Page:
Storage Solutions — the Indianapolis-based employee-owned manufacturer of industrial storage and materials handling equipment – is making a big push into the Western market by opening a new office in Ontario, California, and a 50,000 square foot distributions center in nearby Montebello.
The new warehouse and distribution center will house a wide variety of the company’s products, including pallet racks, shelving, mezzanines, wire decking, cantilever and carton flow racks, pick modules and conveyors.
The company decided to increase its profile on the West Coast because the region represents a huge marketplace for the types of products it sells, according to Storage Solutions president Kevin Rowles. Between the two of them, Los Angeles and Riverside counties have more than one billion square feet of industrial manufacturing and distribution space. Plus, they are located in one of the largest transportation centers in world.
“This is the ideal location for our company’s expansion in an are that offers tremendous growth potential,” Rowles told the website Modern Materials Handling. “We will be able to provide our customers in the western region with enhanced support in all aspects of their projects, including layout and design of warehousing, new and used equipment, project management and post-install services.
Few things can be as confusing and challenging and ISO regulations. Your clients demand that your facilities be ISO-certified, so not going ISO is not an option. As if getting ISO-certified wasn’t a big enough headache, you need to make sure that your equipment is also ISO certified. How would you like to spend twenty grand on a new piece of equipment and find out during your next ISO audit that it put your facility’s certification in jeopardy?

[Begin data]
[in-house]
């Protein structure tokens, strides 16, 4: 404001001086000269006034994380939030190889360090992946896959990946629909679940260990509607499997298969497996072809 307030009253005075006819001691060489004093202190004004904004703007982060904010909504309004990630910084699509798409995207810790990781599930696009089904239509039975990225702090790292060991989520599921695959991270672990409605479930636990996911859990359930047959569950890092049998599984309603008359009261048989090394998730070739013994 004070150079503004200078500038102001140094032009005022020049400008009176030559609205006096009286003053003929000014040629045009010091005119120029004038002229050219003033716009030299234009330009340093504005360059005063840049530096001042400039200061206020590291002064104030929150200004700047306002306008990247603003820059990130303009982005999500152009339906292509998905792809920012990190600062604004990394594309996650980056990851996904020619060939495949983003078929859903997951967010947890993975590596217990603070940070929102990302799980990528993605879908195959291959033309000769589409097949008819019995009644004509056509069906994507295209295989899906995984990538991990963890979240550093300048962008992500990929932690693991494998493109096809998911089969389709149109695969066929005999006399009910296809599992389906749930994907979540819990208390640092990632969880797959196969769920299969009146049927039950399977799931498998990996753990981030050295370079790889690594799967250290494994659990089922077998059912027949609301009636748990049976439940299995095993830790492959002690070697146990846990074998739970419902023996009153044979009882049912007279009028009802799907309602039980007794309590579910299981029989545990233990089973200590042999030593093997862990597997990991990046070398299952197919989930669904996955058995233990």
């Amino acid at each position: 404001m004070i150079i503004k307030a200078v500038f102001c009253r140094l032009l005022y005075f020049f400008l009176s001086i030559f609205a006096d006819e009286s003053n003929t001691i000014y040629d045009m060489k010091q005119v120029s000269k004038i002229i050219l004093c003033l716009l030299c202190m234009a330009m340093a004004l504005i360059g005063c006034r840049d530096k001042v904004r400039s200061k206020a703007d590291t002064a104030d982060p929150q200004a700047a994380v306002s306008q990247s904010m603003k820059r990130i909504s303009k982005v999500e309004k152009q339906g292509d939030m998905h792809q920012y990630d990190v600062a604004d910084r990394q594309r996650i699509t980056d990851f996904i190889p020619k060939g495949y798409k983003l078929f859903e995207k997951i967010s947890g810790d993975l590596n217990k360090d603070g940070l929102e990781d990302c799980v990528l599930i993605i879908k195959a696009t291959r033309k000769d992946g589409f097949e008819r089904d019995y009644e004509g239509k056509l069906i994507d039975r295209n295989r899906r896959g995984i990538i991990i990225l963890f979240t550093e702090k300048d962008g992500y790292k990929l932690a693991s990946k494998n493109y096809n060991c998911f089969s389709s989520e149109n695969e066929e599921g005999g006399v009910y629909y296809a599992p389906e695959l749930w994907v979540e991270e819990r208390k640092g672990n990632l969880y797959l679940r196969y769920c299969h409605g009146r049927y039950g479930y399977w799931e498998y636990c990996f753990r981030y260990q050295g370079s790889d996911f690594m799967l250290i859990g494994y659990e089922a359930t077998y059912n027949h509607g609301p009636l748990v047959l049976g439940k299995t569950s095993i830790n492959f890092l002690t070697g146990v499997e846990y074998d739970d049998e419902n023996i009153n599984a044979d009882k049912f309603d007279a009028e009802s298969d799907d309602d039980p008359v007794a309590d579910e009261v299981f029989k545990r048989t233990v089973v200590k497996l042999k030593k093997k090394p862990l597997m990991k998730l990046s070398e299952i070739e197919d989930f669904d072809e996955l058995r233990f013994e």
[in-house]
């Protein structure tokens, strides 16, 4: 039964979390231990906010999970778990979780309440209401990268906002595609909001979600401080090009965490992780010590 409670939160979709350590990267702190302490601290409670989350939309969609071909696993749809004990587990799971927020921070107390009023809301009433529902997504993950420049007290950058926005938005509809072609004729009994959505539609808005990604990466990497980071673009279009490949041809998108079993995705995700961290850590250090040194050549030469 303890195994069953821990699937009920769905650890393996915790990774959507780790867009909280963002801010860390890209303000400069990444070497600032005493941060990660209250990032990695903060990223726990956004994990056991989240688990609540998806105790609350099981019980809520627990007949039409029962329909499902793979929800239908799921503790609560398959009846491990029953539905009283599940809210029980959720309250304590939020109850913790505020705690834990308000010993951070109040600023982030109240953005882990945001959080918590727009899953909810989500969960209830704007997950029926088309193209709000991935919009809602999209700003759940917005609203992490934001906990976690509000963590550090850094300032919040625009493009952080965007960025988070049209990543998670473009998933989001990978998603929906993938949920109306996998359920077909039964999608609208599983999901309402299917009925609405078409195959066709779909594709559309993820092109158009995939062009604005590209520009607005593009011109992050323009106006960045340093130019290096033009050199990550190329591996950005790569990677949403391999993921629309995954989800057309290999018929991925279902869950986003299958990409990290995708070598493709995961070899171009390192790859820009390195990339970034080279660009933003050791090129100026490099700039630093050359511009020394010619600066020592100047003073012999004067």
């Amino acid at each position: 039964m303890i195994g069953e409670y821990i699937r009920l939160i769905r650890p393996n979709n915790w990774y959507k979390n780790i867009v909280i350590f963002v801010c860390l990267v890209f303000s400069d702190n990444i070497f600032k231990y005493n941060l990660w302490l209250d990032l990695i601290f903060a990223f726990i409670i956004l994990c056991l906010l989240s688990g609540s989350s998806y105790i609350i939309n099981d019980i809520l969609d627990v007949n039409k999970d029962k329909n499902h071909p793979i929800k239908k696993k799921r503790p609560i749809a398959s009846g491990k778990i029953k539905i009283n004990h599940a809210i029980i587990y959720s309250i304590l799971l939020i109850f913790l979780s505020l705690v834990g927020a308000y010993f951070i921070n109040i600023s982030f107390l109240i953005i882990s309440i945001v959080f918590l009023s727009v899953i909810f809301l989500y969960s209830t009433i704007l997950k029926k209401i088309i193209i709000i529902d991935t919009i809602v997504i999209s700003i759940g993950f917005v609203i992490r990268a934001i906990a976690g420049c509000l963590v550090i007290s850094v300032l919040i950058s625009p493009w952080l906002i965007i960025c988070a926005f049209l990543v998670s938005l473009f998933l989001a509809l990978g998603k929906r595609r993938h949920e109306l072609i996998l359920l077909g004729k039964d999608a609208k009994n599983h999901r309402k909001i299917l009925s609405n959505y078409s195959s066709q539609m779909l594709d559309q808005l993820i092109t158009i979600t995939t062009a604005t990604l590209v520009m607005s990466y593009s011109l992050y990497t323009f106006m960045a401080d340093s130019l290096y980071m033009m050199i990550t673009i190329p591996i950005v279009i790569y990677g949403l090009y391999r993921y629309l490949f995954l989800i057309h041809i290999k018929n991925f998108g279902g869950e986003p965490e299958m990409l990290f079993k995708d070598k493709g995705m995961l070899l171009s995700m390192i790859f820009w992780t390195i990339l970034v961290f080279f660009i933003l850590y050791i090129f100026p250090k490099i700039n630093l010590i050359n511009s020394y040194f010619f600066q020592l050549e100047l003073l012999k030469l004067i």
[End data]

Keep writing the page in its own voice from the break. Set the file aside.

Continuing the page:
Is there a one-stop guide to figuring it out?
Yes, there is. It only makes sense to choose equipment from a guide that lists every type of equipment for every type of job and function-and which is compliant under applicable ISO regulations for your facility. You can only do this if you design material handling procedures that are ISO compliant.
ISO’s website www.iso.org, includes a standard catalog that list material handling activities provides direct links to ISO standards for choosing the right equipment. For example, choosing an approved tractor for agricultural and forestry standards, you can go to the tractors link that is part of the list Standards Catalog for tractors and equipment for agriculture and forestry.
Learning the regulatory language
Navigating the ISO standards, and choosing the right equipment, doesn’t have to be such a daunting task. The ISO site also provides guides on the vocabulary that is sued to draft the ISO regulations your facility must comply with. Different vocabulary lists apply to different industries-such as wine-making and vine cultivation, as one example of vocab lists and language tips that exist in the site.
The site provides you with an overview of the scope of standards you are researching-so you can see just what you are getting into and not get in too deep too quickly. You’ll be able to determine quickly if you will need the help of your compliance expert or if you can tackle the task on your own.
Just to give you some perspective, there are 484 published standards related to the handling of fishing nets. Regulators from 31 different countries participated in the creation of these globally-accepted standards. So don’t assume you are behind the curve if you find ISO compliance complicated-chances are that you do think so-and that’s because it is-that’s that.